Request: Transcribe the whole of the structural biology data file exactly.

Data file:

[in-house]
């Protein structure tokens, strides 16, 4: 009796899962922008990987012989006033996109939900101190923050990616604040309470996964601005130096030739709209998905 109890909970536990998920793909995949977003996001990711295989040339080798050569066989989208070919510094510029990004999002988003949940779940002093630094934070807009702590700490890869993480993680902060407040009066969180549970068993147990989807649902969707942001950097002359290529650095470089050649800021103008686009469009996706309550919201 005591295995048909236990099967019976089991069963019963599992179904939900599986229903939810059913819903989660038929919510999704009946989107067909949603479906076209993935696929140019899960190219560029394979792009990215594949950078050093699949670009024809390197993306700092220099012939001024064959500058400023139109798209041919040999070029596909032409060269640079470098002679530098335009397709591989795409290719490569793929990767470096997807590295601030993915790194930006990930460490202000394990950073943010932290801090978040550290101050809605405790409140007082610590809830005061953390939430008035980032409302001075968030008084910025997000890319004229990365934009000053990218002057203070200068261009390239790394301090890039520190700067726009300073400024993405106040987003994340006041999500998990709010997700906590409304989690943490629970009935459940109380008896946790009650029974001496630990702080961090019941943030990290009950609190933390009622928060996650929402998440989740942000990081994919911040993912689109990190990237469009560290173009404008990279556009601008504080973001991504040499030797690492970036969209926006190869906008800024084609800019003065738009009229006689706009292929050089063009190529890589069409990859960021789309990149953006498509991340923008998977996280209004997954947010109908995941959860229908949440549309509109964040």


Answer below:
[in-house]
């Protein structure tokens, strides 16, 4: 009796899962922008990987012989006033996109939900101190923050990616604040309470996964601005130096030739709209998905 109890909970536990998920793909995949977003996001990711295989040339080798050569066989989208070919510094510029990004999002988003949940779940002093630094934070807009702590700490890869993480993680902060407040009066969180549970068993147990989807649902969707942001950097002359290529650095470089050649800021103008686009469009996706309550919201 005591295995048909236990099967019976089991069963019963599992179904939900599986229903939810059913819903989660038929919510999704009946989107067909949603479906076209993935696929140019899960190219560029394979792009990215594949950078050093699949670009024809390197993306700092220099012939001024064959500058400023139109798209041919040999070029596909032409060269640079470098002679530098335009397709591989795409290719490569793929990767470096997807590295601030993915790194930006990930460490202000394990950073943010932290801090978040550290101050809605405790409140007082610590809830005061953390939430008035980032409302001075968030008084910025997000890319004229990365934009000053990218002057203070200068261009390239790394301090890039520190700067726009300073400024993405106040987003994340006041999500998990709010997700906590409304989690943490629970009935459940109380008896946790009650029974001496630990702080961090019941943030990290009950609190933390009622928060996650929402998440989740942000990081994919911040993912689109990190990237469009560290173009404008990279556009601008504080973001991504040499030797690492970036969209926006190869906008800024084609800019003065738009009229006689706009292929050089063009190529890589069409990859960021789309990149953006498509991340923008998977996280209004997954947010109908995941959860229908949440549309509109964040």